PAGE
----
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Editor: Julio Franco

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Synthetic Performance

The SolidWorks Viewset was created from traces of the graphics workload generated by the Solidworks 2009 SP2 application from Dassault Systemes. Model sizes range from 2- to 20-million vertices in a variety of commonly used SolidWorks render modes, including RealView, which makes use of GLSL shaders.

The Intel Core i7 2600K and Core i5 2500K processors perform particularly well in the SPECviewperf v11 SolidWorks test. Here the Core i7 2600K was 4% faster than the Intel Core i7 975 Extreme Edition, while the Core i5 2500K was 21% faster than the Core i5 750.

The Maya Viewset was created from traces of the graphics workload generated by the SPECapc for Maya 2009 benchmark. The models used in the tests range in size from 6- to 66-million vertices, and are tested with and without vertex and fragment shaders.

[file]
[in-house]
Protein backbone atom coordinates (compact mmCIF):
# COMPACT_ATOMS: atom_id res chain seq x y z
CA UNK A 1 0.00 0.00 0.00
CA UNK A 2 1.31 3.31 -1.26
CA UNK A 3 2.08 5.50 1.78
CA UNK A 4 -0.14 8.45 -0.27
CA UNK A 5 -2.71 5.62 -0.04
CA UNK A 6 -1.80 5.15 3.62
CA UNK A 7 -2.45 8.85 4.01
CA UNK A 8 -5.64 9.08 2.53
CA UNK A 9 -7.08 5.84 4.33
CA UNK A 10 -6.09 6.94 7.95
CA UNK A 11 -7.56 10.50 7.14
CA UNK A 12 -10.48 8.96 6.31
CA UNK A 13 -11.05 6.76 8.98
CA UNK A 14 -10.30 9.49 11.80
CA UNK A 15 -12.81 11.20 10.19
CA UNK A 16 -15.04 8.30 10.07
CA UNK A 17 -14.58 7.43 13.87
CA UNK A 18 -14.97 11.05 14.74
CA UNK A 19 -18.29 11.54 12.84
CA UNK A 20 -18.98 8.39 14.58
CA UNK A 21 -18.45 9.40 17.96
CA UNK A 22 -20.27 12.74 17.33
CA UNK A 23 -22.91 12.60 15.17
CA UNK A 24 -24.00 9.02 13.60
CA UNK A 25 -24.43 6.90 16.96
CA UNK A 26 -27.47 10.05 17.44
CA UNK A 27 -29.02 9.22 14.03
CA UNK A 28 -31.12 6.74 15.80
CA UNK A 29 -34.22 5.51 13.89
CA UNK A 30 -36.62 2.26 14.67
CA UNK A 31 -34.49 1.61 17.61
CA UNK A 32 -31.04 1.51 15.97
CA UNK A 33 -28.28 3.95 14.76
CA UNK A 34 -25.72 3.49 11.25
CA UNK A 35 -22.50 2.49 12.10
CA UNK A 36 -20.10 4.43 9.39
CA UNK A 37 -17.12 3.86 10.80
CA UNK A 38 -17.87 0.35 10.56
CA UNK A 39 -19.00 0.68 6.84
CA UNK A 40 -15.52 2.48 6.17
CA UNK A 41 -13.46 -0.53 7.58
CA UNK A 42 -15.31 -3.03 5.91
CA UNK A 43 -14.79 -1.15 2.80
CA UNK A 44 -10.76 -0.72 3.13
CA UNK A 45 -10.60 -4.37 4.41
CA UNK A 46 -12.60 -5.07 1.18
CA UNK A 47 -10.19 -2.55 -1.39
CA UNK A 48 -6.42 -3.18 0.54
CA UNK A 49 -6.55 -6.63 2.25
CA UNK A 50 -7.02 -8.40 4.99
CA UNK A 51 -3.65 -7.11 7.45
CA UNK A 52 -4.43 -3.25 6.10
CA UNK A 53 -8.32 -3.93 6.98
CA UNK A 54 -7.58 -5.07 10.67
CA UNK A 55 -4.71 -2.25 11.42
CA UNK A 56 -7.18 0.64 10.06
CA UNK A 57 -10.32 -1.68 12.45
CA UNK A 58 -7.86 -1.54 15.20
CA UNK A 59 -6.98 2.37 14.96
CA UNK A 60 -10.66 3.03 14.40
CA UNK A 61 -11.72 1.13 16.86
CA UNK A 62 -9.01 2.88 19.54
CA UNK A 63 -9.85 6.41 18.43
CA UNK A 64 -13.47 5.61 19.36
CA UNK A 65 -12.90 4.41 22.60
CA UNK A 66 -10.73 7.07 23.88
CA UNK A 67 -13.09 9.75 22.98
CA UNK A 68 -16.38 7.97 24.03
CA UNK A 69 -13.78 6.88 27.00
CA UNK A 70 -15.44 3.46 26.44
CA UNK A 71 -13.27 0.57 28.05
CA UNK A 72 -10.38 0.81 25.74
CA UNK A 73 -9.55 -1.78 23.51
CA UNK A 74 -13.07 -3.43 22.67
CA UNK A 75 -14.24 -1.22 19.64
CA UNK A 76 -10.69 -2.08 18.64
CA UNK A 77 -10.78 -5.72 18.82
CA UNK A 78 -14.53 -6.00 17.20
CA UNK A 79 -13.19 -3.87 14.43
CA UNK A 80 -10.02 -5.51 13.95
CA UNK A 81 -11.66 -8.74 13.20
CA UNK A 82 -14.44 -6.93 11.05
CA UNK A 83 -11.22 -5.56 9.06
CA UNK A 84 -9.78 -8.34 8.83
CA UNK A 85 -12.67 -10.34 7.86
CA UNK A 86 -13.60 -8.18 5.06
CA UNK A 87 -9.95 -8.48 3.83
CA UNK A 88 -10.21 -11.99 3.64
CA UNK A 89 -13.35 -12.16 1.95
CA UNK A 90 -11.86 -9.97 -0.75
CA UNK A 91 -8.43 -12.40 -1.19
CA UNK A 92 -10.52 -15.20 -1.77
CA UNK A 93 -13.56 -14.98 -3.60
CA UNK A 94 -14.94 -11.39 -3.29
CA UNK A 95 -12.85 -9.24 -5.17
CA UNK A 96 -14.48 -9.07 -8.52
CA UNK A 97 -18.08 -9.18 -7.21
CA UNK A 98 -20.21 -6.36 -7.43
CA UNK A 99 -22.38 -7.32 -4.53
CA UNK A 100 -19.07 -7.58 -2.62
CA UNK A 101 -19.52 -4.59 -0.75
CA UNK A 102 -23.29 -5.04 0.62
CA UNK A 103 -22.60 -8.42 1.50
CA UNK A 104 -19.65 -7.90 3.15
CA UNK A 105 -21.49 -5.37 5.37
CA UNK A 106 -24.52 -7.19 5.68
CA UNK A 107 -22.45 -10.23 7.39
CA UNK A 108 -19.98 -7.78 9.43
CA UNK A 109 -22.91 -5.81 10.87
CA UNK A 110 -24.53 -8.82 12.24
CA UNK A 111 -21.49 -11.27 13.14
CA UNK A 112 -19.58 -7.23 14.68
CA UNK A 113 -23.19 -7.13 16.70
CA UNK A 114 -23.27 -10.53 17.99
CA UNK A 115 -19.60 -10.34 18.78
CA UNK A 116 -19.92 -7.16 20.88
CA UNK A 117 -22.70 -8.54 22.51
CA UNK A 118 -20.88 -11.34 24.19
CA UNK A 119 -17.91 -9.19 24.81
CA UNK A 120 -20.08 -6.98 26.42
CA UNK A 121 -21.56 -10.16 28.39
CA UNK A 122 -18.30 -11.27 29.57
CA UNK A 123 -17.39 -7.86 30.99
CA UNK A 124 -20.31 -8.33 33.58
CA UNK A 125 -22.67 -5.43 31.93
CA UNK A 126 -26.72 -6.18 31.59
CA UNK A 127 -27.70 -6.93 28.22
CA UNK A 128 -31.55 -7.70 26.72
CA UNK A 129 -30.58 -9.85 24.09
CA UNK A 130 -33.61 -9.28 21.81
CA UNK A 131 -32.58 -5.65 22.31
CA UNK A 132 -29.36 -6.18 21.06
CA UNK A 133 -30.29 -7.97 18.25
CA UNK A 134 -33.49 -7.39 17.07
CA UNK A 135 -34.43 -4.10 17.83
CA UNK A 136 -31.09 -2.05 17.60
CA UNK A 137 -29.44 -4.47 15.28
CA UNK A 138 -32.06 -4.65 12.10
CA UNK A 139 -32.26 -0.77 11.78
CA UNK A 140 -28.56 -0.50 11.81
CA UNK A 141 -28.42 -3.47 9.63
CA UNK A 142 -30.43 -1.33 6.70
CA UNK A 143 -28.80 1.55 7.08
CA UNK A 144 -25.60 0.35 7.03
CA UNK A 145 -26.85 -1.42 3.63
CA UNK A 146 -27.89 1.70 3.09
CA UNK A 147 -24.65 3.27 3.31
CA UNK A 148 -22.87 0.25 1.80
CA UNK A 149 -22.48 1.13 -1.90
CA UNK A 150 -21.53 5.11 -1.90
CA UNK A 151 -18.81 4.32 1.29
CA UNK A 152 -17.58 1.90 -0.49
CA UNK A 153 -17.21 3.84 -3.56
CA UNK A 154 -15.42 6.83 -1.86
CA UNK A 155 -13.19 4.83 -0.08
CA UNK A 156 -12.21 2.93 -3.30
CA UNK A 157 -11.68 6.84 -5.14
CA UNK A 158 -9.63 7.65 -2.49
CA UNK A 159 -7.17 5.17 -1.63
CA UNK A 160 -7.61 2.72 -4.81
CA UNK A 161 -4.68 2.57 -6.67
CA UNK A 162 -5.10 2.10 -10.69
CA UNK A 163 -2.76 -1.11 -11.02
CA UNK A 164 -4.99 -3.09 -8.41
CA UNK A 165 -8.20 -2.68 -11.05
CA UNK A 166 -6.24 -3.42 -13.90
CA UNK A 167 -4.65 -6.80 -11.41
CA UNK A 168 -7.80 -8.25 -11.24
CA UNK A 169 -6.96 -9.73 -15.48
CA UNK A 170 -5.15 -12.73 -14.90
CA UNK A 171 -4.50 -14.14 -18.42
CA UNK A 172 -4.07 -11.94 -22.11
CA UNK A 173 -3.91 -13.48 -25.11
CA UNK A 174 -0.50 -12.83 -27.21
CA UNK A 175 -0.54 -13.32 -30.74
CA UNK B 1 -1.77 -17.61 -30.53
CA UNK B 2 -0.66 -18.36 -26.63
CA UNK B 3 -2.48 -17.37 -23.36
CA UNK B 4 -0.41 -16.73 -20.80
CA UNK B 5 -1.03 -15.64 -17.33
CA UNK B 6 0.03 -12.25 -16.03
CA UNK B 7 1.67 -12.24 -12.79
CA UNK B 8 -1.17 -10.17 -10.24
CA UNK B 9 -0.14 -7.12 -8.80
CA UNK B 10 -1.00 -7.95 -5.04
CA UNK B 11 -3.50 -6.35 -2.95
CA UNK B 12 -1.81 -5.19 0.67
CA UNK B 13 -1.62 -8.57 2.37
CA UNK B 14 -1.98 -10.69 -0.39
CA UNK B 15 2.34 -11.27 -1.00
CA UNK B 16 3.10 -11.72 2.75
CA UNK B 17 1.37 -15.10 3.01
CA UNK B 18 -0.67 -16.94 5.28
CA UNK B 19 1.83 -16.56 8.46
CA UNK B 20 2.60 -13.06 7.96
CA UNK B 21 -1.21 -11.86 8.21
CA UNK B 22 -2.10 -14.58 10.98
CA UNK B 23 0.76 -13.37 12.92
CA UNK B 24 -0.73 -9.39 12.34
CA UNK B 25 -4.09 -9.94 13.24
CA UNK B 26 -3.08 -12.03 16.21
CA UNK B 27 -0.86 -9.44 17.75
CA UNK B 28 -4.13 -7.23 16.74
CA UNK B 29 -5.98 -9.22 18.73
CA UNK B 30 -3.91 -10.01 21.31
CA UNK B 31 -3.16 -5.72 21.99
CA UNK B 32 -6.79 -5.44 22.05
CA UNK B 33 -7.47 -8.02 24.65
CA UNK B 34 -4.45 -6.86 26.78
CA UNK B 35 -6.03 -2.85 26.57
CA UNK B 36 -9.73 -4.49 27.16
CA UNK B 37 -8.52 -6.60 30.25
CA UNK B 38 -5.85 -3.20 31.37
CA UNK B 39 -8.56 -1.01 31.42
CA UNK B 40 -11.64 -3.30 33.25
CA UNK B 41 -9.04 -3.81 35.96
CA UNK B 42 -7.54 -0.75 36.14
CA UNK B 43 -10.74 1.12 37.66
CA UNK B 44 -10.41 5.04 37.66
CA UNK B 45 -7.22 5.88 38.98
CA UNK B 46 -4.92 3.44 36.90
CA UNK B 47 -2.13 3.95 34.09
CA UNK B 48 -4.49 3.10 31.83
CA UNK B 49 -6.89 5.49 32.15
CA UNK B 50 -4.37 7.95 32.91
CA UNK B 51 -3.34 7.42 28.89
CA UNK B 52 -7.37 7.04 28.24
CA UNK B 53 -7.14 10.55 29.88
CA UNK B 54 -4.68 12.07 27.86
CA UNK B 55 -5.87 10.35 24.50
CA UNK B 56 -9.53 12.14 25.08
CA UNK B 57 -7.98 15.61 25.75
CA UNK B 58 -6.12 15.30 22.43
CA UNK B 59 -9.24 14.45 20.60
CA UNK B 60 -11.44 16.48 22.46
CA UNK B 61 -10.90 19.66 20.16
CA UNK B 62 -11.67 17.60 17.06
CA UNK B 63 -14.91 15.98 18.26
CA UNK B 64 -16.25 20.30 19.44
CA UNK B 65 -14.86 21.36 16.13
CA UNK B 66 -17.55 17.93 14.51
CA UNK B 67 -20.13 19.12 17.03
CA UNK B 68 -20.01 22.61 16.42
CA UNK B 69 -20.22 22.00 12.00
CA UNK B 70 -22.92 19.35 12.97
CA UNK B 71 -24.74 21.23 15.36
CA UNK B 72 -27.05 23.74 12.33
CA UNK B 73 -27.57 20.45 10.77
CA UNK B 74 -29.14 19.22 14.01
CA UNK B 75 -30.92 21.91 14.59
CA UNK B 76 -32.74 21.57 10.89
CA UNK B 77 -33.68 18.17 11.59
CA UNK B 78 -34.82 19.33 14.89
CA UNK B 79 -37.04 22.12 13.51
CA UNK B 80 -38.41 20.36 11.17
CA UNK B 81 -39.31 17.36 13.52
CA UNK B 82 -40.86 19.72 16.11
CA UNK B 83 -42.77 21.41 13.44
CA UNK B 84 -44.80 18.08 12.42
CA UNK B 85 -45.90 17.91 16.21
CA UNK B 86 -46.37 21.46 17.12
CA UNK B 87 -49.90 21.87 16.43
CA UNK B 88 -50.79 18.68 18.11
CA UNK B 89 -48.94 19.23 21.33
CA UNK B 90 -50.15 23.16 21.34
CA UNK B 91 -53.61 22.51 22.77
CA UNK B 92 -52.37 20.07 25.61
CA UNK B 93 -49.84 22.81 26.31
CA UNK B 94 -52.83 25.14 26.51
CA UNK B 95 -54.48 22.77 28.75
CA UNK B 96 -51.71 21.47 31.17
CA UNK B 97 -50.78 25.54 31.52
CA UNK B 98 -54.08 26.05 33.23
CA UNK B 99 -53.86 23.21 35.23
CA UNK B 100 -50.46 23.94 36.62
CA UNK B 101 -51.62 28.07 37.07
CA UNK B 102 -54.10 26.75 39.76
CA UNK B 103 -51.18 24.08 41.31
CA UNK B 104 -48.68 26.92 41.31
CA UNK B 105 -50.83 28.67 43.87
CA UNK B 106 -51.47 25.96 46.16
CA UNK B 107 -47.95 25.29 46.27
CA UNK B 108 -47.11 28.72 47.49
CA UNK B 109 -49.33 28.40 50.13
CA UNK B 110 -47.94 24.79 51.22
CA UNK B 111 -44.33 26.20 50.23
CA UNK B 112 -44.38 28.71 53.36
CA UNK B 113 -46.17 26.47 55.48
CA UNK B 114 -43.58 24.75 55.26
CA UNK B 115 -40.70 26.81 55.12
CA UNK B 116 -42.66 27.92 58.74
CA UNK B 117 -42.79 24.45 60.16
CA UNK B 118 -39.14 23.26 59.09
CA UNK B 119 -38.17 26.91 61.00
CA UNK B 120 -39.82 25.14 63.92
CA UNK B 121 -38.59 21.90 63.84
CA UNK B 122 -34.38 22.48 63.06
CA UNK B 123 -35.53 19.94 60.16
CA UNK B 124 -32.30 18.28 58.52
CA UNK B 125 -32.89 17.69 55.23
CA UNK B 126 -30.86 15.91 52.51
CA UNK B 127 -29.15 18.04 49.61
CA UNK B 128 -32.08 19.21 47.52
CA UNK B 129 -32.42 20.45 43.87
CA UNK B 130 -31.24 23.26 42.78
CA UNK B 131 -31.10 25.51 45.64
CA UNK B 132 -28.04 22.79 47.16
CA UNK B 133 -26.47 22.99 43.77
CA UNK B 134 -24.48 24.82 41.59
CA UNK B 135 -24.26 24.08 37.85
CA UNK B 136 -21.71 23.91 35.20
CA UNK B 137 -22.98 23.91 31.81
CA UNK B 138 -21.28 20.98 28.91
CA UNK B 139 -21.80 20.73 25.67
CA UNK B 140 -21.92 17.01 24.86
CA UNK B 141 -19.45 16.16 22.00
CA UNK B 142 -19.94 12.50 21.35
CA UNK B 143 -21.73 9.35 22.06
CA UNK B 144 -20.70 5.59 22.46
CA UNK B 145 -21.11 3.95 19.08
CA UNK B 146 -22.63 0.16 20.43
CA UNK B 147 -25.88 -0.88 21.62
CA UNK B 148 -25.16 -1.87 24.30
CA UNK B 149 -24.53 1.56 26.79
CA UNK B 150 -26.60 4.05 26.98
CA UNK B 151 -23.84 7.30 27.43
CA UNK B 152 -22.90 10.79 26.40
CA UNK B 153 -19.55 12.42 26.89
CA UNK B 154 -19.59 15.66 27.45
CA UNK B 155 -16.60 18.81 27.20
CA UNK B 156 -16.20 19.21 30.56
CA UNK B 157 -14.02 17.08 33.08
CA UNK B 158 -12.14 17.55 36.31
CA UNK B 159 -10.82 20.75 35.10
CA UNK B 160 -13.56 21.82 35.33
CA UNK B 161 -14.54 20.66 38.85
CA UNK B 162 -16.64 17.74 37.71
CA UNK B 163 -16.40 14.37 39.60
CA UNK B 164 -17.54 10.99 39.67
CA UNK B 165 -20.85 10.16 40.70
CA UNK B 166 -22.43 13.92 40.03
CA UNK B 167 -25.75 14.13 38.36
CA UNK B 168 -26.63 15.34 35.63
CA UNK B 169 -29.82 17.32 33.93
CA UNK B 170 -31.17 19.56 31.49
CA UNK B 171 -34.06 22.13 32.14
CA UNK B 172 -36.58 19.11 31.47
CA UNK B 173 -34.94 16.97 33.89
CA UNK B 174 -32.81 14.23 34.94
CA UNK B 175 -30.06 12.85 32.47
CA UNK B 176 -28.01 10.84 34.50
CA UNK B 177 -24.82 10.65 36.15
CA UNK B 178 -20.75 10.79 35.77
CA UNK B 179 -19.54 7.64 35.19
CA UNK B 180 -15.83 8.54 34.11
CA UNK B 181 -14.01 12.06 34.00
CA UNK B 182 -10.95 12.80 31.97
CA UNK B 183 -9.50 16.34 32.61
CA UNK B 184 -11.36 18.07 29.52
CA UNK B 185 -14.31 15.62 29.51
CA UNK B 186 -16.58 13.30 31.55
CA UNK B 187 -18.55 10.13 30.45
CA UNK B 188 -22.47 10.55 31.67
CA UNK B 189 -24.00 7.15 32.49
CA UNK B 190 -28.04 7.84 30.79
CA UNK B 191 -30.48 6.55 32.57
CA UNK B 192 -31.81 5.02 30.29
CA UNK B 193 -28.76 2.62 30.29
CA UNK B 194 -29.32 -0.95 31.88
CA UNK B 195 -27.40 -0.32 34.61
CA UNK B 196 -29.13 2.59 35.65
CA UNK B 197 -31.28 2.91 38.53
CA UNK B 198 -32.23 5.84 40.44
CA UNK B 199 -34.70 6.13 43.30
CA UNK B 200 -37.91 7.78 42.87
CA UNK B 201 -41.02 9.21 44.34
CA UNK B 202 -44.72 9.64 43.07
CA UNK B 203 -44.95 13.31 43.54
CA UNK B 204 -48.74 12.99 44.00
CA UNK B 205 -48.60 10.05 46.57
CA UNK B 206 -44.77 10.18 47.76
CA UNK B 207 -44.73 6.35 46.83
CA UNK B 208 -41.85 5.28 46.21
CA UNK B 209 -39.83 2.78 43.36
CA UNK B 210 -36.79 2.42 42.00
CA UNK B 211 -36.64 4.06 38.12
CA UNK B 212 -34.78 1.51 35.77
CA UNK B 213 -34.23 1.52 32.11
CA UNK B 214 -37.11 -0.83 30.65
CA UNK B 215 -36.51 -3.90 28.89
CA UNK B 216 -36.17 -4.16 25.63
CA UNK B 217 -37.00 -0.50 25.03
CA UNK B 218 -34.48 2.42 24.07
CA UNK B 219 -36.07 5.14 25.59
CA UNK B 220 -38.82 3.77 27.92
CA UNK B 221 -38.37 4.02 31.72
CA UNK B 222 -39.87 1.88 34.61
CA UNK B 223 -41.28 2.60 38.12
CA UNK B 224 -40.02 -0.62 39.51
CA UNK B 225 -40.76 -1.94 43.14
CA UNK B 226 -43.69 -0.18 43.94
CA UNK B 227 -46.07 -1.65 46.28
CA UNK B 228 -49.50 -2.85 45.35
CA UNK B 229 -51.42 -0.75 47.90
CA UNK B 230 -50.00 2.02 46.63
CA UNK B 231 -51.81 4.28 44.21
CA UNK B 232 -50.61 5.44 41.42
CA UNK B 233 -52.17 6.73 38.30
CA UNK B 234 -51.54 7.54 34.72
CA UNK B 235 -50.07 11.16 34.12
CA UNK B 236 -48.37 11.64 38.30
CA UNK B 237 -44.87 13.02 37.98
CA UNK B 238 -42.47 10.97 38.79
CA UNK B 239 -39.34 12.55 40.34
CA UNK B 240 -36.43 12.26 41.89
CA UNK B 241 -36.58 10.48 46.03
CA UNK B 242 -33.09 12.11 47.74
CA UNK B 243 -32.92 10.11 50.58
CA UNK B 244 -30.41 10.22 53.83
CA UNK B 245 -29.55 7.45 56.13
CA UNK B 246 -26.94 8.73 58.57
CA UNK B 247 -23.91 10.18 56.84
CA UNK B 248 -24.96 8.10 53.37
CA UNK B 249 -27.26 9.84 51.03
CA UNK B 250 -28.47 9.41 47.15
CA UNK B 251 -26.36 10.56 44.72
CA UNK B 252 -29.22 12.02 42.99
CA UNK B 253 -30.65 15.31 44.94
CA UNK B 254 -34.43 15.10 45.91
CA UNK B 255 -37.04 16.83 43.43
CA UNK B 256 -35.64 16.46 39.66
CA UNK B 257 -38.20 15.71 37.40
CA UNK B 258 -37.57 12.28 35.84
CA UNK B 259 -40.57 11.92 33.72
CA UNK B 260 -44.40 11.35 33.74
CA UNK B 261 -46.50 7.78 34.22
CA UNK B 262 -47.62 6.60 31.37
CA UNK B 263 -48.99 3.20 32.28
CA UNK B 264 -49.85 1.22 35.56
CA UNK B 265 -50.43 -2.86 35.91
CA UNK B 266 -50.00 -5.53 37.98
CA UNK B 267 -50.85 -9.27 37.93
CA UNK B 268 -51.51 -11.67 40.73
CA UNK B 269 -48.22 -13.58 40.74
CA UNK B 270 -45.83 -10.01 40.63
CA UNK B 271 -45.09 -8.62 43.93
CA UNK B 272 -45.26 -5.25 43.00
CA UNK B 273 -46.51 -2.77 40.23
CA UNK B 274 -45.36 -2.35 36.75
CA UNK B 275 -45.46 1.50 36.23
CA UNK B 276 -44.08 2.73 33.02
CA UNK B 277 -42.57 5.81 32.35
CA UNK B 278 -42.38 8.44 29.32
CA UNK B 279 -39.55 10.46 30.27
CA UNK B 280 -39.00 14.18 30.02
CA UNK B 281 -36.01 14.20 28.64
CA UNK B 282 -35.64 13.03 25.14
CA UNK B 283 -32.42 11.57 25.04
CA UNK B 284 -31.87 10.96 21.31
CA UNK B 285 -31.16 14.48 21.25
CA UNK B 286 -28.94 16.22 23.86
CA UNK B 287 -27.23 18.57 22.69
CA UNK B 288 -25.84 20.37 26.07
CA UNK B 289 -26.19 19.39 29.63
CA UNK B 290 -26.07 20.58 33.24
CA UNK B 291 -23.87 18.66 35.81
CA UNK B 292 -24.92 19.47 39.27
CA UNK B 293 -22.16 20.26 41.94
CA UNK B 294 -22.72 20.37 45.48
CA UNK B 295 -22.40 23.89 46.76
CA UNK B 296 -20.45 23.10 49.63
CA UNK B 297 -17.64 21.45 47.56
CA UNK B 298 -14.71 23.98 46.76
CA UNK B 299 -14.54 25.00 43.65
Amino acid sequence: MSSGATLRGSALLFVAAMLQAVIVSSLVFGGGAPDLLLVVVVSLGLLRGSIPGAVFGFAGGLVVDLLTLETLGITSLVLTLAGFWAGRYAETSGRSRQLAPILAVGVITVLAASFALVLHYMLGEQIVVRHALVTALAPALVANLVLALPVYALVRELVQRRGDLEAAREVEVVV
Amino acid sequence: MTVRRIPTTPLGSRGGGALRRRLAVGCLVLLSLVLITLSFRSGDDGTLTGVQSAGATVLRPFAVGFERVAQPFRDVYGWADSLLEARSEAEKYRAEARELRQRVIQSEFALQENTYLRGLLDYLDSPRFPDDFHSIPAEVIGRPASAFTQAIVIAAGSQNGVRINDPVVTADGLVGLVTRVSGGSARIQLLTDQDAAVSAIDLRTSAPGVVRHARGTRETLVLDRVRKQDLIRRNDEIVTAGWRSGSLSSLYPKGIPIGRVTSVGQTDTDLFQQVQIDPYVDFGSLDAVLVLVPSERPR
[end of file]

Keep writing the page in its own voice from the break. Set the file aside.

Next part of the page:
The SPECviewperf v11 Maya test provides us with similar performance trends to that of the SolidWorks test, though the AMD processors were noticeably slower here. The Core i7 2600K lead the Core i7 975 Extreme Edition by a 9% margin, while the Core i5 2500K was incredibly 50% faster than the Core i5 750.

Using Povray 3.6 we measure the time it takes to render the Biscuit and Woodbox images. Right away you will notice that the new Sandy Bridge processors offer a significant performance boost in this benchmark.

The Core i7 2600K was 18% faster than the Intel Core i7 975 Extreme Edition. Also the Core i5 2500K was 33% faster than the Core i5 750 when looking at the data from the Biscuit test. Both were faster than any quad-core processor we have tested in Povray 3.6 before.

The CINEBENCH R11.5 benchmark program features a GPU and CPU test, we decided to test with both. The CPU performance of the Intel Core i7 2600K was 18% greater than that of the Core i7 975 Extreme Edition. Meanwhile the Core i5 2500K provided a 48% performance boost over the Core i5 750.

The GPU performance was equally impressive as the Core i7 2600K was 19% faster than the i7 975 Extreme Edition. The Core i5 2500K also beat the Core i5 750 by a 33% margin.